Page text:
Two classes breathe life into summer term

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Students yearning for a means to meld academia and notions of pop culture may find deliverance this summer in two classes taught by Humanities Professor Steven Hall.


Originally developed to attract more students to the Humanities program, “Post-Modern Hollywood” and “From Mozart to Michael,” both revived for their second summer, have attracted students from a wide range of majors, including cinephiles and casual movie-watchers alike.


Although both courses reside at the 2000 level, Hall stated that no prerequisites are necessary because of the way he teaches, proclaiming himself, first and foremost, “a student of films as entertainment.” Rather, Hall said, the goal is “to make them [students] feel like the ideas [of the films] have juice in them.”


Naturally, the juices Hall plans to extract from the meat of each course vary with its respective subject matter. “From Mozart to Michael” will travel the “path of intellectual history” from 1600 to 2009, exploring its intricate relationship to politics and music. Along the way, the course will consider the shift of the predominance of white composers to the diaspora of black musicians, culminating with what Hall half-jokingly referred to as “the reason God created music, which is Michael Jackson.”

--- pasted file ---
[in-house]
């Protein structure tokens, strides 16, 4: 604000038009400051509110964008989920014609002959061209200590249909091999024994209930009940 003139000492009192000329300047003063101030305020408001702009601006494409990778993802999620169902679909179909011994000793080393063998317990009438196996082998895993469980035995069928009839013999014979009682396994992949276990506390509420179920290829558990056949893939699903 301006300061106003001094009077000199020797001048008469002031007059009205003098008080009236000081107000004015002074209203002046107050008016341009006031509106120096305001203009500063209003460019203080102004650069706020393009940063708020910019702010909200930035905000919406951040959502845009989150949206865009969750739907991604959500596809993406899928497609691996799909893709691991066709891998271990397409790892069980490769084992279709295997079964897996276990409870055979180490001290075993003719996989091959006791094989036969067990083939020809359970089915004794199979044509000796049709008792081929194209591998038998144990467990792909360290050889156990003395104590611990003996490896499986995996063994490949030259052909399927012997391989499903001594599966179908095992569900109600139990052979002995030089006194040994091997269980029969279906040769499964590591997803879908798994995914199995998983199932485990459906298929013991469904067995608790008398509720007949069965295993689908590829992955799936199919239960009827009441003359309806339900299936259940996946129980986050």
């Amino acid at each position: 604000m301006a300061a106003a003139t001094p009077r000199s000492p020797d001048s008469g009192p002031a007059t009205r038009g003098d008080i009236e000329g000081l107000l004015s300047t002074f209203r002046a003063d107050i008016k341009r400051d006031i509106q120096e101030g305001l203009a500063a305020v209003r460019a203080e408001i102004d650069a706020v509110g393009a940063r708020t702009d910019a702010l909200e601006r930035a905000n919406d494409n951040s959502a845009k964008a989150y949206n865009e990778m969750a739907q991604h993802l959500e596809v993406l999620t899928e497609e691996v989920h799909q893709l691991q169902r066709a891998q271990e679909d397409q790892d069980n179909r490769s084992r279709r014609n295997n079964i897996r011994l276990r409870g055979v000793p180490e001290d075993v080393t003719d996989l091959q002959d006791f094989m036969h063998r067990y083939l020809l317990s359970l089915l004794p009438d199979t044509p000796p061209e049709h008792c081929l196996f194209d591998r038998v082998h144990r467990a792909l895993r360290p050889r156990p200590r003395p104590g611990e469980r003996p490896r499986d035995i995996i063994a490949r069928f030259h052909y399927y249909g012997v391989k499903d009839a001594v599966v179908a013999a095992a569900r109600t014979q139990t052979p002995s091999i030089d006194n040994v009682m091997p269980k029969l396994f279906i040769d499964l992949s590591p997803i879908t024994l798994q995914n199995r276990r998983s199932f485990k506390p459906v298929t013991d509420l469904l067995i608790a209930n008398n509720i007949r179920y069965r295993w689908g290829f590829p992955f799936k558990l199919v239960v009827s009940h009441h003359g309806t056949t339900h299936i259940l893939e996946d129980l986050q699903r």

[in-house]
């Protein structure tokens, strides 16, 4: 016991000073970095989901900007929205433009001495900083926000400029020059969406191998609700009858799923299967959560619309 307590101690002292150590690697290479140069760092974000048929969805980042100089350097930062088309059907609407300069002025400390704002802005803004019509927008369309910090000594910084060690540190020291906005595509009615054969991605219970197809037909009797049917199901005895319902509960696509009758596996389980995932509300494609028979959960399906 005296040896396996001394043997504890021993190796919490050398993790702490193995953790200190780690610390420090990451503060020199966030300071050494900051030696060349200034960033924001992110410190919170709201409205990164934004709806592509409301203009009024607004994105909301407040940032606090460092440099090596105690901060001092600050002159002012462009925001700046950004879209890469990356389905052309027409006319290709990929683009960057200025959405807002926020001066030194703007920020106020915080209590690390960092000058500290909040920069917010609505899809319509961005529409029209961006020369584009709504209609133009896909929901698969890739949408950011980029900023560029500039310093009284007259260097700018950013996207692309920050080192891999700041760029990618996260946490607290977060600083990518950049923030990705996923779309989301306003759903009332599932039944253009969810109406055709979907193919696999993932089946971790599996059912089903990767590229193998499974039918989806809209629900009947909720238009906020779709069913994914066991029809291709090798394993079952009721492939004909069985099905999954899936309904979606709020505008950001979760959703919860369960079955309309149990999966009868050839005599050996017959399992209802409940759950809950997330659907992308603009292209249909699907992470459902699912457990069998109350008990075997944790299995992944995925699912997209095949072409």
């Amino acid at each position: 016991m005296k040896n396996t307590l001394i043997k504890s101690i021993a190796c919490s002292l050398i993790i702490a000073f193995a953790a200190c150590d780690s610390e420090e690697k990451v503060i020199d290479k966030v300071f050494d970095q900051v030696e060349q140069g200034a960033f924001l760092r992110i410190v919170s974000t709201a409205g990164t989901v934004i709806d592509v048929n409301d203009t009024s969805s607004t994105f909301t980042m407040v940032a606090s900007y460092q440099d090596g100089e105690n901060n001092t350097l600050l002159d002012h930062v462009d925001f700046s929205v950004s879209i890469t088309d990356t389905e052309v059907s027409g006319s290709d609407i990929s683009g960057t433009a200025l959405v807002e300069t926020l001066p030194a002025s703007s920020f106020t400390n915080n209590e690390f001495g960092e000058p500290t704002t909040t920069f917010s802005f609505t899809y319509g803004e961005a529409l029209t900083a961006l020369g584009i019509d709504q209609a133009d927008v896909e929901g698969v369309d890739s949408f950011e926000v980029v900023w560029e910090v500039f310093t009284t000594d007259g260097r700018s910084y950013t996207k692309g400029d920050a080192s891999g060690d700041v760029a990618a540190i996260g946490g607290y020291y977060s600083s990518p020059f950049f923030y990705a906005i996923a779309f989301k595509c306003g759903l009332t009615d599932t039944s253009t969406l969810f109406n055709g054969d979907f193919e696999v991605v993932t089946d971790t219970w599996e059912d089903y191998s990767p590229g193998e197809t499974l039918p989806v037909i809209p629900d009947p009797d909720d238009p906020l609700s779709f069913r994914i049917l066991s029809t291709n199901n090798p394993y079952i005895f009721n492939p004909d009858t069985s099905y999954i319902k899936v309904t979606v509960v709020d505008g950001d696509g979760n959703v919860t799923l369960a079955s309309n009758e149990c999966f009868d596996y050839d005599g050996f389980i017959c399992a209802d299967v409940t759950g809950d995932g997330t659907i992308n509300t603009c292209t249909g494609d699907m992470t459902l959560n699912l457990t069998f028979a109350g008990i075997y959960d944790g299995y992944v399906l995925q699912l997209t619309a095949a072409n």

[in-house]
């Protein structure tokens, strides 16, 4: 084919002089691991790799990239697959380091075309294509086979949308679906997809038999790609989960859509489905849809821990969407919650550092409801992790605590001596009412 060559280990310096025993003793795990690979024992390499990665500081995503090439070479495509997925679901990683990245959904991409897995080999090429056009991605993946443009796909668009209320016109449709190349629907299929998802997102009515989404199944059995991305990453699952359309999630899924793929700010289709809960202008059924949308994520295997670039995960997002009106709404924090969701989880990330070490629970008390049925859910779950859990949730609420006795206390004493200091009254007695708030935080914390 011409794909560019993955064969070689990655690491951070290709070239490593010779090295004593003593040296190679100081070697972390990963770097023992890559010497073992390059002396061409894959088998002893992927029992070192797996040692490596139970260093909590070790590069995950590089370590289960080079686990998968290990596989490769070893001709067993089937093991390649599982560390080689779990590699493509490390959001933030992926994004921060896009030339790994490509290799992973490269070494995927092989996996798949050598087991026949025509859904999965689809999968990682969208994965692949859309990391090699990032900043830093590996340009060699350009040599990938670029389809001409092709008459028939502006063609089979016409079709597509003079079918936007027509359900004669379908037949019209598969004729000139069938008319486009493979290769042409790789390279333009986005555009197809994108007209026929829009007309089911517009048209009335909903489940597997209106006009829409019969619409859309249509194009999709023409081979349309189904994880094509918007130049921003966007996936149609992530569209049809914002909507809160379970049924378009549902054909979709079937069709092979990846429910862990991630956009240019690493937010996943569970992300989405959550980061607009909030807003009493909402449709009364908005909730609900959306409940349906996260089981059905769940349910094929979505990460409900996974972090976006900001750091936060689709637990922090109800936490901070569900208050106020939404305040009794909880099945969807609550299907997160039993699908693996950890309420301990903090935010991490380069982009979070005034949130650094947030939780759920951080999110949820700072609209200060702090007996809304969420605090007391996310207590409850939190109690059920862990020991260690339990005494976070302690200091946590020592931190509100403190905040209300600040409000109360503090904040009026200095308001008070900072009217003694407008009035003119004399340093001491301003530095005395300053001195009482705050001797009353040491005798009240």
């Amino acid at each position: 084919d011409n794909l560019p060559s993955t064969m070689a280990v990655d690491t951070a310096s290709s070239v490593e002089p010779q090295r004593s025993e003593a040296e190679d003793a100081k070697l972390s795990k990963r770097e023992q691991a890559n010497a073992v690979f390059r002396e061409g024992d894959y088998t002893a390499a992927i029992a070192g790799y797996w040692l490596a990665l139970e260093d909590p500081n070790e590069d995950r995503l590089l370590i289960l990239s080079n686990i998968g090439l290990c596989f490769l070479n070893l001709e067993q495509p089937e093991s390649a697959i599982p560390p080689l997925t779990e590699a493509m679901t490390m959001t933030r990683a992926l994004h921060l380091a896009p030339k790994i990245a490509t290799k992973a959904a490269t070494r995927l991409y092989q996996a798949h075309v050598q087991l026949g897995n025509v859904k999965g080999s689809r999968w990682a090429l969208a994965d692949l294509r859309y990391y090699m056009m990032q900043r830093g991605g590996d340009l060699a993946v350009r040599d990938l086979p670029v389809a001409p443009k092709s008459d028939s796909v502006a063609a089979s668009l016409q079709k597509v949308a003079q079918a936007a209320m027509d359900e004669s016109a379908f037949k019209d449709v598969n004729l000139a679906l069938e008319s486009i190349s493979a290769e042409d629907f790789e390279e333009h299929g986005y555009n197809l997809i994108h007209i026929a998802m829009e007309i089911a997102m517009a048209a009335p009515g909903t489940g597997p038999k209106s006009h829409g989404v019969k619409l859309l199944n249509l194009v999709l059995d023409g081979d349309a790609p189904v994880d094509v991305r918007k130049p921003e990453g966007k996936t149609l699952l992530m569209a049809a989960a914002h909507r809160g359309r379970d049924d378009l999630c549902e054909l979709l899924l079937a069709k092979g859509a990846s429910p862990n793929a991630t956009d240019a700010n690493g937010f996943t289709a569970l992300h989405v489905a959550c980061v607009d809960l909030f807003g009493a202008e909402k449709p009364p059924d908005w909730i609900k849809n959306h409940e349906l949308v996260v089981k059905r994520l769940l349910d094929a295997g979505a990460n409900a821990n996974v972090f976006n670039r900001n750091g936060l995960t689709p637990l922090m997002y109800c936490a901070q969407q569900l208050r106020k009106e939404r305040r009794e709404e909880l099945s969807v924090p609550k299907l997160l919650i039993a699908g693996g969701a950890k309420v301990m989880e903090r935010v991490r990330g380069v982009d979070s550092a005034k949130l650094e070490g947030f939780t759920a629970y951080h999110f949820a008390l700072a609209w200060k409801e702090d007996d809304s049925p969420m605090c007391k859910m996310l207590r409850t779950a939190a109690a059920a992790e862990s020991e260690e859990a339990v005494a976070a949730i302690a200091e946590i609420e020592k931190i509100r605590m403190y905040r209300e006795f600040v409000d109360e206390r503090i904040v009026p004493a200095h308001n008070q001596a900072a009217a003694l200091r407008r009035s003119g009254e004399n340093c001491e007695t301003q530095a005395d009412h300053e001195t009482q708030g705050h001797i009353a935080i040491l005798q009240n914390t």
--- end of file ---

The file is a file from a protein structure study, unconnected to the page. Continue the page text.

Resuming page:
Although not necessarily intertwined, “From Mozart to Michael” nevertheless easily transitions to “Post-Modern Hollywood,” which plans to continue last year’s format of exploring a film per day, deciphering how it departs from conventional genres and what conversations the film contributes to within the society at large.


“We will explore the insight the film gives to the larger world from which it comes,” Hall said.


Hall also plans to debunk the popularly-held thought that only pensive, staid films can be great.


“The first and last question about a film should be: Does it move an audience?” Hall said.


As to Hall’s apparent fascination with the late Michael Jackson, he noted that “Michael’s freak antics could draw everyone,” referencing Jackson’s ability to “earn an audience, pay them in
entertainment and say something personal.”


By Deven Leigh Ellis
Asst. Life Editor